Babysitter Instructions I
It is important for parents to leave detailed, specific babysitter instructions when they leave their child with a sitter. The three most important things a baby sitter needs to know about handling babysitting situations that occur under normal circumstances are:
- What to do
- What not to do
- How to respond in an emergency
It is best to both talk through these items and to leave written babysitter instructions in an obvious location, perhaps near a telephone. It’s often a good idea to have a separate sheet of Emergency Information for a sitter—if you are just out for a few hours in the evening, there will be a lot of information on your regular Emergency Information sheet that the sitter will not need, and you can save time by just telling the sitter what the sitter needs to know. This article covers the first two topics: the information the sitter needs for normal, everyday situations that are likely to occur. How the sitter should respond in case of an emergency is covered in Babysitter Instructions II.
What To Do
• The child’s or children’s schedule(s), including whether variations are allowed and under what circumstances. This includes times for eating, napping, going outside (e.g., to the park or playground), going to bed for the night, taking medications, and any other activities that are best conducted at specific times.
Make sure you clearly indicate where there’s flexibility in the schedule, and give helpful advice for when the child doesn’t cooperate with the routine. For example, what if the child doesn’t want to get up from her nap at 2:00 p.m.? What if she isn’t ready to have a snack at 11:00 a.m.? What if he won’t take his medicine? Giving the sitter back-up information can make the situation more comfortable for everyone and prevent the need to call you for further instructions.
• Meals/Snacks, including instructions on favorite snacks and meals, how to prepare them, etc. Any food allergies should be explicitly mentioned and written down, and the location of any antidotes shown to the sitter.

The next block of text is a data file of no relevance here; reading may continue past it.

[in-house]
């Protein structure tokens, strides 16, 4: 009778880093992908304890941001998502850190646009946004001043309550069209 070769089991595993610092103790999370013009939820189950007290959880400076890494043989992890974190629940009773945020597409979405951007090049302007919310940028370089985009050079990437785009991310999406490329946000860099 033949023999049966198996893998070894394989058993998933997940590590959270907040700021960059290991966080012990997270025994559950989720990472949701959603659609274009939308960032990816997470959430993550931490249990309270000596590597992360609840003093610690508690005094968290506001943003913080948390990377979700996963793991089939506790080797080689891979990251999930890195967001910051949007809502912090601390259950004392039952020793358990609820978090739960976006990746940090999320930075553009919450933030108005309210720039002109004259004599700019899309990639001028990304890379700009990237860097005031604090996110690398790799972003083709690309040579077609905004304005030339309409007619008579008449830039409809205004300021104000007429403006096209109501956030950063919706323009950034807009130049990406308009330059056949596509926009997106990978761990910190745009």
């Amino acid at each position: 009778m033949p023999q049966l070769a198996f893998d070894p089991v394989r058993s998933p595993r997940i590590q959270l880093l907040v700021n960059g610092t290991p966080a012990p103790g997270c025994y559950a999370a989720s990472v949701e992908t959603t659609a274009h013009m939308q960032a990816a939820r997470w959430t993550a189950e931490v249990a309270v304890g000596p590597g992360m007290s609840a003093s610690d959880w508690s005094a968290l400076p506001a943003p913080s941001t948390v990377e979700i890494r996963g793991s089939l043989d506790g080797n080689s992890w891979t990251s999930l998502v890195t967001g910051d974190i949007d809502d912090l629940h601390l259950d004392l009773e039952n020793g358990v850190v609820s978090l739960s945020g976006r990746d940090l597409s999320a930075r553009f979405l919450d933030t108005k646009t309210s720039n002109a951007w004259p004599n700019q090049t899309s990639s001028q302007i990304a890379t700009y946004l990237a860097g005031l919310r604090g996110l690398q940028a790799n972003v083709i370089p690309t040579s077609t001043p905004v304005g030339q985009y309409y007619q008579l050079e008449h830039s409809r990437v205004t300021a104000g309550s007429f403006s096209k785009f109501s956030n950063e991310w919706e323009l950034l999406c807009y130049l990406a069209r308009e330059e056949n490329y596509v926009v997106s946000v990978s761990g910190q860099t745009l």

• Emergency plans, including the location of a first aid kit, the best ways to exit the house if necessary in case of a fire, gas leak, or other problem; and the first person/organization to call in different situations.
• Who is allowed in the house, including anyone who may stop by unannounced.
• Security measures you would like taken, such as keeping the doors and windows locked and staying indoors; locking the house (where are the keys?) when taking the children to the park or walking the dog, etc. If you have a security system, you may need to leave the code with the sitter as well as instructions on how to set and disarm it.
• Who is allowed to know where you are, including any important calls or visits that are likely and what response you would like given (for example, tell a friend to meet you at a restaurant, tell your mother where you are, etc.)
What Not To Do
Babysitter instructions on what not to do:
• House rules, including limits on food, television and radio programs, videos, computer games and other computer activities; and if there are any places in the home that are off limits (either to children, the sitter, or both—a pool area or a business computer for instance).
• Phone Use/Guests: Tell your babysitter if you'd prefer that she stay off the phone while watching the children, or if she can use the phone once they're asleep. Also, firmly state if guests of the babysitter's are unacceptable.
Written by Mary Elizabeth
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